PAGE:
“Naturally, at Amazon, we are concerned about freight and logistics’ role in carbon emissions. Accordingly, Amazon has committed a further US $10 million to develop electric trucks. We are collaborating and starting small to demonstrate a proof of concept.”

Angela asked, “What is Amazon doing in customer-facing roles?

“We are working with suppliers and manufacturers to ‘optimise packaging’ so that we don’t have to put a box in a box.”

“One of the learnings we discovered is that customers want to buy sustainable but can’t identify those items.”

We are adopting a badge program, so we can allocate a badge to a product based on the extent of recyclability and sustainability.

“We collaborate with trusted third-party providers, and we’ve created our own certifications to highlight products that meet sustainability standards and support our commitment to help preserve the natural world.”

While searching for products on Amazon, customers are encouraged to look for the ‘leaf icon’ and the sustainability features label to identify more sustainable products.

“You can also find this label on product pages, where you can learn more about the sustainability features, which are backed by certifications.’

“Our research shows a Climate Badge leads to 10x the views. Over 16 million customers have purchased based on badge.”

Anne-Laure advised a key focus for PUMA was the recyclability of athletic footwear, which was challenging.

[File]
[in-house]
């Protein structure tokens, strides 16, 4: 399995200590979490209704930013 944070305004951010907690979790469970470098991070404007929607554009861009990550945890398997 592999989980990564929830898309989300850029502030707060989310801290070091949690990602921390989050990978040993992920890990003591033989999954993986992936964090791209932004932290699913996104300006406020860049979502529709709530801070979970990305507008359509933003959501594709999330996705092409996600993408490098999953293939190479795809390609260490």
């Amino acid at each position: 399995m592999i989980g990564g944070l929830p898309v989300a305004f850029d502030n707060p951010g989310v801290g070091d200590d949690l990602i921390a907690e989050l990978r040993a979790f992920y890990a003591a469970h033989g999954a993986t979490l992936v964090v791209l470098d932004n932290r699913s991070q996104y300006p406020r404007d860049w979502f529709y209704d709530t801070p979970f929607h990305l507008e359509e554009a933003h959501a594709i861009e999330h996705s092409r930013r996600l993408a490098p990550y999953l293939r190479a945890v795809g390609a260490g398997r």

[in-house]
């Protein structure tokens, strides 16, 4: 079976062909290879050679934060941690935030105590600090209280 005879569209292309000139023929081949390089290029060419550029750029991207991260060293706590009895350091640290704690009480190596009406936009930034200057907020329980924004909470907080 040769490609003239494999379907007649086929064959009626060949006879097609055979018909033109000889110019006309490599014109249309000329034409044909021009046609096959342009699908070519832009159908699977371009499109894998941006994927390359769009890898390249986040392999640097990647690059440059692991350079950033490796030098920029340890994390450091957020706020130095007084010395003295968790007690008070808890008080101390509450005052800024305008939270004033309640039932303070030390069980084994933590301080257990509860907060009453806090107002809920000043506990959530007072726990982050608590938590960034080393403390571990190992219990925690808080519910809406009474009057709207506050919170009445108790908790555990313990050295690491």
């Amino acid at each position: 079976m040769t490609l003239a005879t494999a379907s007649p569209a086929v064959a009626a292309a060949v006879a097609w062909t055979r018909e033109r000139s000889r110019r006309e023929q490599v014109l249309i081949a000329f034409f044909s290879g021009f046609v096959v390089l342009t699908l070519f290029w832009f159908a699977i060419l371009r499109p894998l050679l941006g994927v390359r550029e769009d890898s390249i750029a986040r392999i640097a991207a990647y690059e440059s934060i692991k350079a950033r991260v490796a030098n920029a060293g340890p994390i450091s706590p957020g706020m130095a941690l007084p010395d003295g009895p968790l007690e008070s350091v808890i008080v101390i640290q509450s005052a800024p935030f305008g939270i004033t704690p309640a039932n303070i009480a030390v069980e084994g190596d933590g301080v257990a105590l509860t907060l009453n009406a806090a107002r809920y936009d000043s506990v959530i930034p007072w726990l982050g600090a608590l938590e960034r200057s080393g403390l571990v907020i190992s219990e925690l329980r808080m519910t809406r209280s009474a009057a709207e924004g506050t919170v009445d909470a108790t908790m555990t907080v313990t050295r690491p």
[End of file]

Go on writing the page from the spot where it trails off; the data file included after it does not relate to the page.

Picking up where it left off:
“We are partnering with designers, chemical manufacturers, logistics providers and retailers. Our football jerseys are now made from recycled materials. We’ve had to invest a great deal in the technology.”

Angela asked, can you be profitable and sustainable?

Anne-Laune said that today, the PUMA recycled football jersey sells for the same price as the non-recycled version and the costs are the same.

“However, to attain those same margins requires collaboration and partnerships and a willingness to innovate. It can’t be left to just the retailers or the brands. Everyone needs to lean in.”

In conclusion, Mathsy said “We need to leverage our learnings and share them widely, everyone has a role to play. From the designer to the marketing comms teams, to the frontline team member.”